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What modern day activism looks like in Sacramento

Local NAACP and Black Lives Mater leaders say it is harder than people may believe.

SACRAMENTO, Calif. — In the year 2020, two pandemics hit the United States. The obvious, COVID-19, and the not obvious, an overdue reckoning on race.

Across the country, people are gathering, protesting the police killings of George Floyd, Breonna Taylor, and most recently, Joe Prude. While none of these shootings happened in Northern California, that hasn't stopped Californians from protesting. 

But what goes into pulling these demonstrations off and what does it take to be an activist in today's America?

Betty Williams, branch president of the Sacramento NAACP, has been fighting for the advancement of Black people for decades. A full-time job in its own right, she said it's not easy to see the plight of people who look like you every single day.

"We take a lot of those issues to heart. We take them to bed. We wake up with them," Williams said.

Among its many duties, Williams said the Sacramento NAACP juggle calls for help about mistreatment in schools, jobs or in jails and prisons. Since the NAACP is a complete volunteer organization, she said the work can be physically and emotionally "taxing."

"All of those things may come within an hour and you have to make sure those things are taken care of," Williams said.

Tanya Faison, founder of Black Lives Matter Sacramento, said it's good many people have been inspired to be change agents because there's a lot of need for them across the country and in Sacramento. 

"Fortunately for us, there's a lot of new groups doing the work on the ground, so we've been able to catch up on the work we're doing in the background," Faison said. "We're not really getting much time between each incident to process the incident prior."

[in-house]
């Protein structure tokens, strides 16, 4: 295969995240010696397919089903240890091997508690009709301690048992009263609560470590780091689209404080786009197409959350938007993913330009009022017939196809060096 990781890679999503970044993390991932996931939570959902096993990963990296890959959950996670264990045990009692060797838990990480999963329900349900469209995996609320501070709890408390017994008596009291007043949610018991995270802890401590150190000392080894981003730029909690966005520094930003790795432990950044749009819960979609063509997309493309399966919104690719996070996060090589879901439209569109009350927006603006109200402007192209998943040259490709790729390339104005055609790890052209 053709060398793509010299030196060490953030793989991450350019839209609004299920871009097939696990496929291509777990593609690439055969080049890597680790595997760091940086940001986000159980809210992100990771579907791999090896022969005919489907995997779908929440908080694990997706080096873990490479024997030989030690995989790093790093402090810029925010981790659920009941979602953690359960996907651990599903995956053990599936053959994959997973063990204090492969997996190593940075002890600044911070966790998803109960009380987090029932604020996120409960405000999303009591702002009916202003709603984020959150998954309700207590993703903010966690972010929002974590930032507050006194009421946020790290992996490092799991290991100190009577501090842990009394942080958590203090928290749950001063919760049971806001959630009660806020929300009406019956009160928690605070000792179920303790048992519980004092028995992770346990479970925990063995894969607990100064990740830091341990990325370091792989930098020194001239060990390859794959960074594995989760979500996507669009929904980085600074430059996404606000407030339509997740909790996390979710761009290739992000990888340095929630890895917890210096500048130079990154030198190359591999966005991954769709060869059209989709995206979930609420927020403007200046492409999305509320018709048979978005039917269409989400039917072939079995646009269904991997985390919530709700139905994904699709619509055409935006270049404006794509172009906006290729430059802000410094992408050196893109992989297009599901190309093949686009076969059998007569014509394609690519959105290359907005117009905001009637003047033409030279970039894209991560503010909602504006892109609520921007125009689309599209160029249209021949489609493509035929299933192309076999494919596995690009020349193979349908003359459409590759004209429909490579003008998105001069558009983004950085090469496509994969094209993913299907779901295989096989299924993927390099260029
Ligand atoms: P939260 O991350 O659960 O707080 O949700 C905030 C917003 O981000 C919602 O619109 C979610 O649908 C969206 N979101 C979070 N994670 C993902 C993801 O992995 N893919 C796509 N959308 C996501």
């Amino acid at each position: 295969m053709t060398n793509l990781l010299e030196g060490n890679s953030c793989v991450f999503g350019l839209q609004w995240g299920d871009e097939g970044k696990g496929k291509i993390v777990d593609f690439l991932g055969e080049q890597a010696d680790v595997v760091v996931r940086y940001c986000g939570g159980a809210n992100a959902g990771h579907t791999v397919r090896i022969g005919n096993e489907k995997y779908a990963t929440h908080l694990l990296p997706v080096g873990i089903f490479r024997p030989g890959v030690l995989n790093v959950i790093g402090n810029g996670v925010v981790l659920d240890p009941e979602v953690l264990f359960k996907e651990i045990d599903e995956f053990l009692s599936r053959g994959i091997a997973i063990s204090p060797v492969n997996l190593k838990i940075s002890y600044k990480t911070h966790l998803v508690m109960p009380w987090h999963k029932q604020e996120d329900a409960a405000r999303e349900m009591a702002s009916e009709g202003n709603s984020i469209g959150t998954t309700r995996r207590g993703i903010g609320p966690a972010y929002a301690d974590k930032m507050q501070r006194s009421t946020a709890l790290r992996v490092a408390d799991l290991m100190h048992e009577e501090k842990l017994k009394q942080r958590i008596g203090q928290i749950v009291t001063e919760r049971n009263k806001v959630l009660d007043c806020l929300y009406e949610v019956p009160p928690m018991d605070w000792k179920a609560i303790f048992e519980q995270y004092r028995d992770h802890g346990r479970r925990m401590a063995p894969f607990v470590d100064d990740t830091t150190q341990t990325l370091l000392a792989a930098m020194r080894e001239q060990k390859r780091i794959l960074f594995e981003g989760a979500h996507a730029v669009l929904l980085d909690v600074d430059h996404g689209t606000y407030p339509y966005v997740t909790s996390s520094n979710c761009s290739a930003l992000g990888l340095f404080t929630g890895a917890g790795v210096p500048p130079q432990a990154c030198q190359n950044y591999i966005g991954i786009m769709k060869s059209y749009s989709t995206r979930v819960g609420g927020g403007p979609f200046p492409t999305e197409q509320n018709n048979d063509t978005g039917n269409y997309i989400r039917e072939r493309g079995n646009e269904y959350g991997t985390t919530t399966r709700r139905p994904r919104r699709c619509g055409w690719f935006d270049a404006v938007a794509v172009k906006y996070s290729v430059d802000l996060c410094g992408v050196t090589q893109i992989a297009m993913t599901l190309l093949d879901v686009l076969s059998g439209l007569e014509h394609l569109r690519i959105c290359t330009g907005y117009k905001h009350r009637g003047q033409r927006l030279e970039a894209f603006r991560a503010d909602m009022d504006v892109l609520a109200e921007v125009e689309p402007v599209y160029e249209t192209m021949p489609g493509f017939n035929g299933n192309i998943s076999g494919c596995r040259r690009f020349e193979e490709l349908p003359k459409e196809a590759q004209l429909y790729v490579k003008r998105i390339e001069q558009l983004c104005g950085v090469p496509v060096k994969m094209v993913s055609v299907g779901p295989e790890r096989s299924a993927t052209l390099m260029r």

By being able to work on behind-the-scene stuff, Faison said they're able to focus on bills at the state level.

"We have to know which bills we want to support and which bills we think the community needs education," Faison said.

Both Williams and Faison said they welcome new groups and leaders in the community, but note the fight is a commitment that shouldn't be taken lightly. Faison said not only has she experienced online bullying, but there have also been physical attempts of intimidation from opposition.

"They put our information on the internet, our address, and put out a call to stalk us," Faison said. "I ended up getting a lot of visits from white supremacists at my home. We get a lot of people calling us from all over the country saying racist things, we get attacked online, we get doxed online."

If you’re interested in supporting the Sacramento NAACP, they’re having a fundraiser at 5 p.m. Sunday, Sept. 6 at the West Wind Drive-In Theater. The cost is $30 per car and they’ll provide boxed dinners for those in attendance. If you’re interested in supporting Black Lives Matter Sacramento, they’re inviting the public out to the event “Calls to Action and Demands” at 10 a.m. Wednesday, Sept. 9 at Pioneer Landing Park.

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